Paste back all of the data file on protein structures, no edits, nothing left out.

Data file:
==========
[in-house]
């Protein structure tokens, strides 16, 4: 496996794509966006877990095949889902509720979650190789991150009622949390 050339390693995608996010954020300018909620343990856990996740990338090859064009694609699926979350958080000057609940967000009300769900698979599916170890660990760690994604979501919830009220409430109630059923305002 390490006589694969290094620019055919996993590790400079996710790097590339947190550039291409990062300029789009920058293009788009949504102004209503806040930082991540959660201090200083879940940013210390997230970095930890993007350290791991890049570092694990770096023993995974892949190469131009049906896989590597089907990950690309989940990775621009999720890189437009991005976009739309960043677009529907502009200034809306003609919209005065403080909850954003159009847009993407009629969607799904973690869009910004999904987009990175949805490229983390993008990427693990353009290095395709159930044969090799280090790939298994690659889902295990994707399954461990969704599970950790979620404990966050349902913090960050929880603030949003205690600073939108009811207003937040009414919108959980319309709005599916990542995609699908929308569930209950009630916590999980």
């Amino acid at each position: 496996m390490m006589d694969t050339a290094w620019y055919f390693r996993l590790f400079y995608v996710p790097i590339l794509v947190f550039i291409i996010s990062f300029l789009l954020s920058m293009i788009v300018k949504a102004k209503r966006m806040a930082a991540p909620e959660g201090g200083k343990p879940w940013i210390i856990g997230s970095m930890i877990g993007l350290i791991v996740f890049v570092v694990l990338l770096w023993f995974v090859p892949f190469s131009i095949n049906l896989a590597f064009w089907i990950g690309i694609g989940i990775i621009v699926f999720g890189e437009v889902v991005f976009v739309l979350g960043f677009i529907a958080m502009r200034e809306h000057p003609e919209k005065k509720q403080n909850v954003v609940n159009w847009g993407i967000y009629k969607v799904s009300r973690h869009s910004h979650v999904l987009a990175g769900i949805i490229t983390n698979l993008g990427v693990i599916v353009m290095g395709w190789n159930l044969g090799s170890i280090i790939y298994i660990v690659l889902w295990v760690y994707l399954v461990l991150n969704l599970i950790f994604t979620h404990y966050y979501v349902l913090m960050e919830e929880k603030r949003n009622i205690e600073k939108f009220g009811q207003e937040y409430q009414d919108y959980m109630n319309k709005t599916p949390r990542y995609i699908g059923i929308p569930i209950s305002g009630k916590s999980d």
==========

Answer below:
[in-house]
């Protein structure tokens, strides 16, 4: 496996794509966006877990095949889902509720979650190789991150009622949390 050339390693995608996010954020300018909620343990856990996740990338090859064009694609699926979350958080000057609940967000009300769900698979599916170890660990760690994604979501919830009220409430109630059923305002 390490006589694969290094620019055919996993590790400079996710790097590339947190550039291409990062300029789009920058293009788009949504102004209503806040930082991540959660201090200083879940940013210390997230970095930890993007350290791991890049570092694990770096023993995974892949190469131009049906896989590597089907990950690309989940990775621009999720890189437009991005976009739309960043677009529907502009200034809306003609919209005065403080909850954003159009847009993407009629969607799904973690869009910004999904987009990175949805490229983390993008990427693990353009290095395709159930044969090799280090790939298994690659889902295990994707399954461990969704599970950790979620404990966050349902913090960050929880603030949003205690600073939108009811207003937040009414919108959980319309709005599916990542995609699908929308569930209950009630916590999980």
């Amino acid at each position: 496996m390490m006589d694969t050339a290094w620019y055919f390693r996993l590790f400079y995608v996710p790097i590339l794509v947190f550039i291409i996010s990062f300029l789009l954020s920058m293009i788009v300018k949504a102004k209503r966006m806040a930082a991540p909620e959660g201090g200083k343990p879940w940013i210390i856990g997230s970095m930890i877990g993007l350290i791991v996740f890049v570092v694990l990338l770096w023993f995974v090859p892949f190469s131009i095949n049906l896989a590597f064009w089907i990950g690309i694609g989940i990775i621009v699926f999720g890189e437009v889902v991005f976009v739309l979350g960043f677009i529907a958080m502009r200034e809306h000057p003609e919209k005065k509720q403080n909850v954003v609940n159009w847009g993407i967000y009629k969607v799904s009300r973690h869009s910004h979650v999904l987009a990175g769900i949805i490229t983390n698979l993008g990427v693990i599916v353009m290095g395709w190789n159930l044969g090799s170890i280090i790939y298994i660990v690659l889902w295990v760690y994707l399954v461990l991150n969704l599970i950790f994604t979620h404990y966050y979501v349902l913090m960050e919830e929880k603030r949003n009622i205690e600073k939108f009220g009811q207003e937040y409430q009414d919108y959980m109630n319309k709005t599916p949390r990542y995609i699908g059923i929308p569930i209950s305002g009630k916590s999980d």